You can use Trubrics' "faces" and "thumbs" feedback UI components in your custom feedback forms, as shown here.

How to manage your feedback in the Trubrics platform [Optional]

To manage and collaborate on feedback issues more effectively, we offer functionality that enables you to save feedback directly to our platform from your Streamlit app. This also allows users to authenticate within the apps and track who has recorded what feedback:

Wrapping up

And...here is the final app!

Thank you for reading our story. We hope that you're now armed and ready to start collecting feedback on your ML projects. Please try out our component and let us know any feedback. And if you have any questions or ideas, we'd be very happy to hear from you. Drop us a message in the comments below, or contact us on GitHub, LinkedIn, or via email.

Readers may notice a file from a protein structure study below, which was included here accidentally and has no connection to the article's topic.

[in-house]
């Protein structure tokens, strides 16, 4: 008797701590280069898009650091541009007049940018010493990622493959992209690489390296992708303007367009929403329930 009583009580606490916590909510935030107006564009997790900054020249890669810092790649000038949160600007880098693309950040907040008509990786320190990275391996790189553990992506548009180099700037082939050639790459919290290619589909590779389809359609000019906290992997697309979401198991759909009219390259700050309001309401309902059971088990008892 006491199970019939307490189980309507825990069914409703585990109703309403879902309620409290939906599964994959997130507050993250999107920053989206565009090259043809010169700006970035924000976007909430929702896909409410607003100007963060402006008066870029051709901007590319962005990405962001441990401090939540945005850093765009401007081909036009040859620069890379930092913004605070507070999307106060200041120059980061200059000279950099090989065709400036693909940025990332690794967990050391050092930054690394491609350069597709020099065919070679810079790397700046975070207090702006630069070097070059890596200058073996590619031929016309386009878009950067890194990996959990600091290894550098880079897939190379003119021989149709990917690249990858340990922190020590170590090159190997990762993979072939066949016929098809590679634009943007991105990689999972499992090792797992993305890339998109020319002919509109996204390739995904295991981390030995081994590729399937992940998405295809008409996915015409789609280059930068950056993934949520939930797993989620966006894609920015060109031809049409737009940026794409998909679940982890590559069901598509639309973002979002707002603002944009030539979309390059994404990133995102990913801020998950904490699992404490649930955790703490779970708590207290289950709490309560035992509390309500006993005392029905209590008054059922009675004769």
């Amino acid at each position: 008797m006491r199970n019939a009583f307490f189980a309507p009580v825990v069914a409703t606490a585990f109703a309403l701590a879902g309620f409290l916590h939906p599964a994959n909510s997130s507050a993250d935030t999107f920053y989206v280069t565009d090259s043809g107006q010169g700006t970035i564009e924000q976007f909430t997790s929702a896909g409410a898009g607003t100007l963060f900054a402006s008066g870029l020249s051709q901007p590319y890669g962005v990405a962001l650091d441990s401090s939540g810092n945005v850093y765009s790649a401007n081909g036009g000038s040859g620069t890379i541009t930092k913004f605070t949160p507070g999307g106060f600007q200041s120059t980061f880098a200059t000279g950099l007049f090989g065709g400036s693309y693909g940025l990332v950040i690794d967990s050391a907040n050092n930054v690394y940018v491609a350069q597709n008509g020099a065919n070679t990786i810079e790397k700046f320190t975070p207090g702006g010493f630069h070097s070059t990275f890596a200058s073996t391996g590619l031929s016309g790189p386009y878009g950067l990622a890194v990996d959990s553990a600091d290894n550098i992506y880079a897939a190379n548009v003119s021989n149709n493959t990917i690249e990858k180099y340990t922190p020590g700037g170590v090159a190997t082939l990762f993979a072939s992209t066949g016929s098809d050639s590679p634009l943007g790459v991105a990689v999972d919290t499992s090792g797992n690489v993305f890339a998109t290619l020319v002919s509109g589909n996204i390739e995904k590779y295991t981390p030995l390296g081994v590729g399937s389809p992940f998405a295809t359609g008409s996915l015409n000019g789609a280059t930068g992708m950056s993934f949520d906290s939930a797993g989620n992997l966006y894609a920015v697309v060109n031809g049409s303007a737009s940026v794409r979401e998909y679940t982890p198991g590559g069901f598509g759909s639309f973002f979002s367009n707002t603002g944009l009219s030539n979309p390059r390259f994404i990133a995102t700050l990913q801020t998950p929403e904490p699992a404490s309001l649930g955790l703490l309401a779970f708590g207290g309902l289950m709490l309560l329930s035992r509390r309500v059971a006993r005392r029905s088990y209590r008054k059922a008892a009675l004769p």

Happy Streamlit-ing! 🎈


This is a companion discussion topic for the original entry at https://blog.streamlit.io/collecting-user-feedback-on-ml-in-streamlit/

I didn’t see a way to run this without first creating a Trubrics account. If this is correct, then for the “How to get started with just 3 lines of code [Beginner]” please add the fact that you must also create an account with Trubrics for this to work.

Hello @dvvilkins ! Yes this is due to new changes in our API. I have updated a banner at the top of this blog post showing the version of the trubrics-sdk that this is valid for. We have also released an open source pure feedback component here: